For the purpose of this research project, the following definition for inquiry is employed: “Inquiry-based learning is an approach to teaching and learning that places students’ questions, ideas and observations at the center of the learning experience. Educators play an active role throughout the process by establishing a culture where ideas are respectfully challenged, tested, redefined and viewed as improvable, moving children from a position of wondering to a position of enacted understanding and further questioning” (Student Achievement Division, 2013, p.2).

Mr. Peet’s Classroom

Mr. Peet’s classroom at Midwestern Juvenile Justice Center mimics national averages for jailed populations. The classroom where the researchers observed is made up of mostly Black and Brown young men. Most of Mr. Peet’s students report they have attended an alternative public school before entering his classroom. Over 50 percent of the students reported receiving special education services at their home public school. Kendi (2019) states Black students are four times more likely than white students to be suspended from public schools. Additionally, 56 percent of the prison population is made up of Black and Latinx people (Kendi, 2019). A recent Midwestern newspaper article stated “Youth who are detained are more likely to drop out of school, which in turn increases their likelihood of being rearrested and returning to jail” (Klonsky, 2019). The researchers noted that many practices at Midwestern Juvenile Justice Center appear to be restorative. Education is a top priority of administrators and educators. Students are offered the opportunity to participate in the following elective courses: yoga, music, graphic design, physical education, dual credit program with local community college, book club, garden club, art, and art therapy. Student artwork and murals adorn the walls of the school. The most notable student created murals state, “One day or day one, you decide”, “Renew”, and, “Begin.” Mr. Peet employs abolitionist teaching principles as his classroom “is built on the creativity, imagination, boldness, ingenuity, and rebellious spirit and methods of abolitionists to demand and fight for an educational system where all students are thriving, not simply surviving” (Love, 2019, p. 11).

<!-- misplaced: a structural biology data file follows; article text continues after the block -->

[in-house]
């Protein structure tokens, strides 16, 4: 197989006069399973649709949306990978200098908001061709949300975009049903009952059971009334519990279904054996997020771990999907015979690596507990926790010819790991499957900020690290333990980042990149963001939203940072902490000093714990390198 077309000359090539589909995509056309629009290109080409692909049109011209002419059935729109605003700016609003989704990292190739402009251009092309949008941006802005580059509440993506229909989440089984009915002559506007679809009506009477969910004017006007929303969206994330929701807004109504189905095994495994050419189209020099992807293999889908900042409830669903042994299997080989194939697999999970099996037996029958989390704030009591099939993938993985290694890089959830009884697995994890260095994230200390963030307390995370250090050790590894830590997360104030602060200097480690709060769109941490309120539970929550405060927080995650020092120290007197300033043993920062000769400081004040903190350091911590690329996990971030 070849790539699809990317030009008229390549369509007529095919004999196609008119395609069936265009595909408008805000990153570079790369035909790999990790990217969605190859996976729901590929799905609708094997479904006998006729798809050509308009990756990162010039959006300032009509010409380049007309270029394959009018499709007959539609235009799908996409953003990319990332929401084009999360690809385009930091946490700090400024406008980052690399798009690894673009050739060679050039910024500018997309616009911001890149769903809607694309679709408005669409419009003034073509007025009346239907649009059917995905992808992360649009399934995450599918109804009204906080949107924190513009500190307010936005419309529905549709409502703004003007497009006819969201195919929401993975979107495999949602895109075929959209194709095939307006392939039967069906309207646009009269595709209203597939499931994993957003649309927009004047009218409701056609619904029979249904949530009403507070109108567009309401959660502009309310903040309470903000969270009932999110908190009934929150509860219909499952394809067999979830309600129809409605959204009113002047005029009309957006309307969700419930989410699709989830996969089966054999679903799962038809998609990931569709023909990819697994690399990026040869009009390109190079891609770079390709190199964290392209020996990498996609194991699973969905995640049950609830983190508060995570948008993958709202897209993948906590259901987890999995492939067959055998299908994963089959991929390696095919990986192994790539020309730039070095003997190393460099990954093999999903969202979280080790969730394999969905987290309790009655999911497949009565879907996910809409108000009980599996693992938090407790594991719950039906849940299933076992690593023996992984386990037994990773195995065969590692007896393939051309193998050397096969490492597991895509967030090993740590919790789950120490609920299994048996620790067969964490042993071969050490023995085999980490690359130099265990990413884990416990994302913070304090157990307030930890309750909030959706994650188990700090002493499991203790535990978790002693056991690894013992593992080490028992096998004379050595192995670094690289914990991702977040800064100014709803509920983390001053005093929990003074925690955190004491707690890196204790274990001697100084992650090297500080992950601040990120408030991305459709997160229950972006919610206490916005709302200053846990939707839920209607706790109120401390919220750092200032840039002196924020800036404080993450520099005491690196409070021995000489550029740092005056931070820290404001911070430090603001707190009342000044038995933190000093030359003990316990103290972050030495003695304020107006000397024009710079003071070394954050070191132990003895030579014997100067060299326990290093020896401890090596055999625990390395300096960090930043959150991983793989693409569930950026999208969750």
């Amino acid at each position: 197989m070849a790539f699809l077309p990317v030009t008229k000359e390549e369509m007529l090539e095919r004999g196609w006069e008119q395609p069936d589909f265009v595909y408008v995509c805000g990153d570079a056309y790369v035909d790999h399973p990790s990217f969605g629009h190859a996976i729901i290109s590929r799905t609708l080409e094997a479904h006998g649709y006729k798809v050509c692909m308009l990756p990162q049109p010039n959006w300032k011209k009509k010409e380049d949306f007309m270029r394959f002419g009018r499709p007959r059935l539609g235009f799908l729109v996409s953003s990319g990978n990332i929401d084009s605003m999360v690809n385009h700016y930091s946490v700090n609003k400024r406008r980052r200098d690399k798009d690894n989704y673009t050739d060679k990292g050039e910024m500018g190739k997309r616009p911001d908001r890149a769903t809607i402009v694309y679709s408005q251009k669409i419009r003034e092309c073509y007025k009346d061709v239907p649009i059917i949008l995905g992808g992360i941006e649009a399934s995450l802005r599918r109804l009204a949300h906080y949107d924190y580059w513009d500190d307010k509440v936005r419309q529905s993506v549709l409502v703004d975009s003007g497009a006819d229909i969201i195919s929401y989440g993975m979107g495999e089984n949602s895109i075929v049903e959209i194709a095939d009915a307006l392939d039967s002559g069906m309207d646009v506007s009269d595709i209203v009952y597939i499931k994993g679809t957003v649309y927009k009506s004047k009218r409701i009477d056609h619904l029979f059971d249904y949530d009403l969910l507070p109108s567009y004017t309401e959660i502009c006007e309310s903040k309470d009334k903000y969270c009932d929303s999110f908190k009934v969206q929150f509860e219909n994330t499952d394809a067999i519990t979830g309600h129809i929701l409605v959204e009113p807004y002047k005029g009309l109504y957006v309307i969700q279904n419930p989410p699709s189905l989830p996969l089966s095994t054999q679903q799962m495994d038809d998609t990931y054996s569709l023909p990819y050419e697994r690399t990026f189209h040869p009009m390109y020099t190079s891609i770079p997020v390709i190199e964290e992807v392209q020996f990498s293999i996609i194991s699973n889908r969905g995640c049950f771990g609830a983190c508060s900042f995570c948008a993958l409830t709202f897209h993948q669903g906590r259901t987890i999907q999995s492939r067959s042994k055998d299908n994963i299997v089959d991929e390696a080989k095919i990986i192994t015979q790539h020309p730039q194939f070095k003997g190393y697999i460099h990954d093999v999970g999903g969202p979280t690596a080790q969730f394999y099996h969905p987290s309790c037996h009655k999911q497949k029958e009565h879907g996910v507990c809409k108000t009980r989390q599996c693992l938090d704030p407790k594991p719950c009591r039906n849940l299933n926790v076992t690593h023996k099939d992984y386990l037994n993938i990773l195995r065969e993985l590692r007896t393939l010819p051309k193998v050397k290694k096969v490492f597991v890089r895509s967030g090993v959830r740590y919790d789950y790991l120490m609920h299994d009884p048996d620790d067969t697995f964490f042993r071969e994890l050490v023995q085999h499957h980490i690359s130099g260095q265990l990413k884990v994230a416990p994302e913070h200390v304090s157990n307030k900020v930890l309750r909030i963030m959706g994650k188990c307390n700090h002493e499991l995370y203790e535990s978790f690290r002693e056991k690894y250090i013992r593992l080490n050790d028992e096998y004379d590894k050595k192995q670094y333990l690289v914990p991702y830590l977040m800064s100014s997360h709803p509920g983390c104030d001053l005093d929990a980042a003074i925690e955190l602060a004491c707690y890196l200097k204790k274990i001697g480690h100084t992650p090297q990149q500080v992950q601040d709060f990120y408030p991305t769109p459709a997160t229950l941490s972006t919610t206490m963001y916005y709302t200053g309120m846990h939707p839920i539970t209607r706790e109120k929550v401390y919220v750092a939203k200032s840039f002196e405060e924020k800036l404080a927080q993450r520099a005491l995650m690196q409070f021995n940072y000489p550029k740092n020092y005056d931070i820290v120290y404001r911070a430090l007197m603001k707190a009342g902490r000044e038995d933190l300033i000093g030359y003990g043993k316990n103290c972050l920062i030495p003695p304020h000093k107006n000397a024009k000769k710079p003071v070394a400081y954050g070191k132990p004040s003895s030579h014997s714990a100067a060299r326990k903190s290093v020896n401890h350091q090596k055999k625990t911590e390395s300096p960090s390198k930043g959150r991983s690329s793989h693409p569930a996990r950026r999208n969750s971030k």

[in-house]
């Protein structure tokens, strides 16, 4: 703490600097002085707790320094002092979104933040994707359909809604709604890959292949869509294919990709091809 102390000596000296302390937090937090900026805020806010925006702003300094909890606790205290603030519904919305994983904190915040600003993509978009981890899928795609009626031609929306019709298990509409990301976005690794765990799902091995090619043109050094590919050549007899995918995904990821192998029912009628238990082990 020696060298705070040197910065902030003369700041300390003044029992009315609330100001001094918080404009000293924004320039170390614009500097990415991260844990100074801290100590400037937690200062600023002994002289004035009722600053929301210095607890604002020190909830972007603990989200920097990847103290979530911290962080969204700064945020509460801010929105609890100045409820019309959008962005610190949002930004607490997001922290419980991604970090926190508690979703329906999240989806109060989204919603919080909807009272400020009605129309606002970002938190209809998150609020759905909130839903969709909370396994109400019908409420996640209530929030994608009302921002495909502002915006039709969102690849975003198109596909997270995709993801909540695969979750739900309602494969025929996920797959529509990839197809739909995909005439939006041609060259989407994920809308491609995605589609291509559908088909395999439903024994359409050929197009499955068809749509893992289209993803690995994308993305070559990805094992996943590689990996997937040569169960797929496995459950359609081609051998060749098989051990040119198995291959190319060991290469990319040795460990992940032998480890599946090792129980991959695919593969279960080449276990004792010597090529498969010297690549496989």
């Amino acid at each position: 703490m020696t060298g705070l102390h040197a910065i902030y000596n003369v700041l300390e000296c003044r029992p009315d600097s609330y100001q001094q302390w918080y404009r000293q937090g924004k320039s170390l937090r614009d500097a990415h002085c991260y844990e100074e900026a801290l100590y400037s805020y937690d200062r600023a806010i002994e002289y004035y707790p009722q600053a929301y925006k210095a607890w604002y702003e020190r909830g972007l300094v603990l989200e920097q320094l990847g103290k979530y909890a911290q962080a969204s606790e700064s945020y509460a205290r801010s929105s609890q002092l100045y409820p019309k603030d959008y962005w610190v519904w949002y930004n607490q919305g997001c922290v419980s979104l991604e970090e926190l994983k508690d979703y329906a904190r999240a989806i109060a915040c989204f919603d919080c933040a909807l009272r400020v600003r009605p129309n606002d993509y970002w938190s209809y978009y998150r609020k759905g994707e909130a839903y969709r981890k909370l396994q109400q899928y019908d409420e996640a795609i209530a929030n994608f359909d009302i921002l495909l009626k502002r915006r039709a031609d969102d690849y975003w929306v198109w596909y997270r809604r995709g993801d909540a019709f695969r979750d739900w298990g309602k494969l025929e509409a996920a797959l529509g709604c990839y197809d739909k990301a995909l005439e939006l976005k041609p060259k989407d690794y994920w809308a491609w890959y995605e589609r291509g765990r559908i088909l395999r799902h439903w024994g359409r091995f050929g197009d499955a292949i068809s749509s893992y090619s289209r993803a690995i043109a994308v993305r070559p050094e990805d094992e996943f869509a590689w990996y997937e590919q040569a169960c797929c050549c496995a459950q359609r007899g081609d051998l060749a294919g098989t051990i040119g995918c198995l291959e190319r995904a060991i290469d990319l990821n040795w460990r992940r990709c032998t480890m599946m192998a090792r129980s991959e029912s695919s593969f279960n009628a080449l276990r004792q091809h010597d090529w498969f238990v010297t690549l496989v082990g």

Review of the Literature

Quality educational programing during incarceration can have a positive impact on students and help prevent involvement in future criminal behavior (Lochner & Moretti, 2003). The time youth spend in local short-term juvenile justice facilities should be used to address educational challenges, and to re-engage students in education or alternative programs (Office of Justice Programs’ National Criminal Justice Reference Service, 2017). Additionally, high quality education during incarceration is important for helping students become productive members of their communities (U.S. Departments of Education and Justice, 2014).

Incarcerated classrooms provide unique opportunities for secondary teachers. Scott (2013) reports there are two types of teachers in incarcerated settings. The first type of teacher sees prison as an important place for higher education and the other looks critically at the prison classroom. The researcher believes teachers looking critically at the prison classroom are more likely to advocate for incarcerated students (Scott, 2013). The researchers argue the teacher in this study, Mr. Peet, looks at his incarcerated secondary classroom critically. The researchers see Mr. Peet as an abolitionist teacher. Love (2019) states that:

Abolitionist teaching is built on the cultural wealth of students’ communities and creating classrooms in parallel with those communities aimed at facilitating interactions where people matter to each other, fight together in the pursuit of creating a home place that represents their hopes and dreams, and resist oppression all while building a new future (p. 68).